General Motors Shortens Stamping Supply Chain, China Steel Slab Price Up

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General Motors Co. is wising up to the auto company’s logistics challenges and making some more moves to stay competitive with Ford Motor Co.

The Wall Street Journal reported that in an effort to move its supply of metal stamped parts closer to its assembly plant in Arlington, Tex., GM will open a stamping plant right next door, shortening up that portion of the supply chain and saving the OEM some $40 million in shipping costs.

Certainly, the competition factor with its chief US rival Ford, not to mention foreign OEMs, is the primary driver to cut logistics costs, but getting more lean should help companies like GM survive in the global marketplace into the long term.

“We want to be ruthless about waste. Whether it is a part design, packaging or shipping, we don’t want it,” GM purchasing chief Grace Lieblein told the WSJ. “It may be a few thousand save here or few million saved there but it adds up.”

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Today’s Steel and Raw Materials Prices

Closing higher on Monday, October 14, Chinese slab rose 0.3 percent to finish as the day’s biggest mover. The price of Chinese HRC saw little movement. The price of Chinese coking coal saw essentially no change for the fifth day in a row. The price of iron ore 58% fines from India hit a high price above $137 per dry metric ton.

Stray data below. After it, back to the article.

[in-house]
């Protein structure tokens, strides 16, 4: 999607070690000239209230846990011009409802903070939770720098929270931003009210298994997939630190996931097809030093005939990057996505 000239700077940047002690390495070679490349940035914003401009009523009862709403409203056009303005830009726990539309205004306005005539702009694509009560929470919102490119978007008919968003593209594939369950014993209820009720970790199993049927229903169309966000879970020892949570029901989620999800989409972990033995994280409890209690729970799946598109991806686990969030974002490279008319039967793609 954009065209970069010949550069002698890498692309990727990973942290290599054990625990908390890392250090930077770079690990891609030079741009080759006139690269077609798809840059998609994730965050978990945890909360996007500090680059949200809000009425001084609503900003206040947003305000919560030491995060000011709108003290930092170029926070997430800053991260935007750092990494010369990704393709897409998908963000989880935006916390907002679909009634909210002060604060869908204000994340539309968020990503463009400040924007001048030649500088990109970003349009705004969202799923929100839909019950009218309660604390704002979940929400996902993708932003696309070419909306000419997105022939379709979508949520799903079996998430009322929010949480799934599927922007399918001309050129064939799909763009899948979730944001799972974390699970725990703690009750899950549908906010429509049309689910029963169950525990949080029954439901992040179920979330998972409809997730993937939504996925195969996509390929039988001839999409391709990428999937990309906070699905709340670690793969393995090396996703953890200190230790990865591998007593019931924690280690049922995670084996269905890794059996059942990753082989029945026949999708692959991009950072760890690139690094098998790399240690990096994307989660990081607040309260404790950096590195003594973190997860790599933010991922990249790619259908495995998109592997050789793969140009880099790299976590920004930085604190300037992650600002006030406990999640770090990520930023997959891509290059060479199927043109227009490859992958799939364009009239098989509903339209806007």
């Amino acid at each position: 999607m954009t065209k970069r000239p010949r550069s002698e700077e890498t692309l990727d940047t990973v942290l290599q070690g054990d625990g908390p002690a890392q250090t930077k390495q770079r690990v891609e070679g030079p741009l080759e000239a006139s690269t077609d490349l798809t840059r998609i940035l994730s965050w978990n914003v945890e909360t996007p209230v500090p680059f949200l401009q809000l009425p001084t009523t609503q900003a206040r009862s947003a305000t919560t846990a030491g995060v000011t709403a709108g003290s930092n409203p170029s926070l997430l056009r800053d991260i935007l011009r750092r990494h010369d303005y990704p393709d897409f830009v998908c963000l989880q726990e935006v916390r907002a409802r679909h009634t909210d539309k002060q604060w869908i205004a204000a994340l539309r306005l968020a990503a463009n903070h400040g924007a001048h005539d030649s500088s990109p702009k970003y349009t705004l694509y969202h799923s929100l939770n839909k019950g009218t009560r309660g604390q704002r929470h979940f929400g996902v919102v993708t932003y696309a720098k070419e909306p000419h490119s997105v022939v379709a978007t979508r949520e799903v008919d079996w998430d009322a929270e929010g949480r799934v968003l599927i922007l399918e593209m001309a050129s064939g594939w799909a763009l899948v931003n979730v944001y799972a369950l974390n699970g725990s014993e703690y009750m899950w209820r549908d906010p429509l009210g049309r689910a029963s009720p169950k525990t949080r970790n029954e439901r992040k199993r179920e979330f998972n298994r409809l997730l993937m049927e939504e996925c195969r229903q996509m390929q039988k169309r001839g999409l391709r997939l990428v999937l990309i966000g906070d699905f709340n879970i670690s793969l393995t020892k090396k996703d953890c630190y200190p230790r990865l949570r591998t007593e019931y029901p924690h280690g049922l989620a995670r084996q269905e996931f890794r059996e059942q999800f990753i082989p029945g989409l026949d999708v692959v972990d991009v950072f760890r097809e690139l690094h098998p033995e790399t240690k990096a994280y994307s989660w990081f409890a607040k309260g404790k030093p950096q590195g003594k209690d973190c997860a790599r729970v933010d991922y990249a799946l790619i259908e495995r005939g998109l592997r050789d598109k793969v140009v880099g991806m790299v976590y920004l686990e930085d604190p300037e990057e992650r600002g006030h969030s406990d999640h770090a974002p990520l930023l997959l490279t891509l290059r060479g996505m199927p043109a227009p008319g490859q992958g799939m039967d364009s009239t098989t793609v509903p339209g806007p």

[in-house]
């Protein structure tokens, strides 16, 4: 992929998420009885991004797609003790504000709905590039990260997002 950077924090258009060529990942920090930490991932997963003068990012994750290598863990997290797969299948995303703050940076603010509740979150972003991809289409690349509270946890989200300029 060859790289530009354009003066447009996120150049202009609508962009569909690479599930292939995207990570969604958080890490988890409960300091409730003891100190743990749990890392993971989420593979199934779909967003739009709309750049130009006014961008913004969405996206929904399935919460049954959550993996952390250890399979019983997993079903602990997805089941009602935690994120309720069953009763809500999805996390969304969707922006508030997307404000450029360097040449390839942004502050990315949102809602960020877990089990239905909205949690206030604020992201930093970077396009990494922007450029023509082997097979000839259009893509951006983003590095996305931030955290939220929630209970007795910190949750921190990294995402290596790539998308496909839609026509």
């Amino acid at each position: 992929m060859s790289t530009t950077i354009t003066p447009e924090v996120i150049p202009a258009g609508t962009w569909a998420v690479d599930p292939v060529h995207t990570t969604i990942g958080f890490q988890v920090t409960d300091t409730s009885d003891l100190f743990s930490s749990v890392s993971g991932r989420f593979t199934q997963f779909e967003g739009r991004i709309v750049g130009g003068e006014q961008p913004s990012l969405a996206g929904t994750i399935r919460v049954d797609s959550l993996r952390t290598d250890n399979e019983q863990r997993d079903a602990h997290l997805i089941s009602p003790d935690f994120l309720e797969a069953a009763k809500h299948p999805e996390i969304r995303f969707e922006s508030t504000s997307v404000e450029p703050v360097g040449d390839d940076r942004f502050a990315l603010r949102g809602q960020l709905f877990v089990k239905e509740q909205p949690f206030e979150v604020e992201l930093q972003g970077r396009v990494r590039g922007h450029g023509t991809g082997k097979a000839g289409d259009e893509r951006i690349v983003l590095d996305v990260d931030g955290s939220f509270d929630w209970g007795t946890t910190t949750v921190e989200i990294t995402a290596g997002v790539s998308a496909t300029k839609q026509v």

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Also on the LME, the steel billet cash price held steady around $225.00 per metric ton. On the LME, the 3-month price of steel billet saw little change in its price yesterday at $250.00 per metric ton.

The 3-month price of the US HRC futures contract saw little movement yesterday at $635.00 per short ton. The US HRC futures contract spot price saw little movement yesterday, closing out around $643.00 per short ton.

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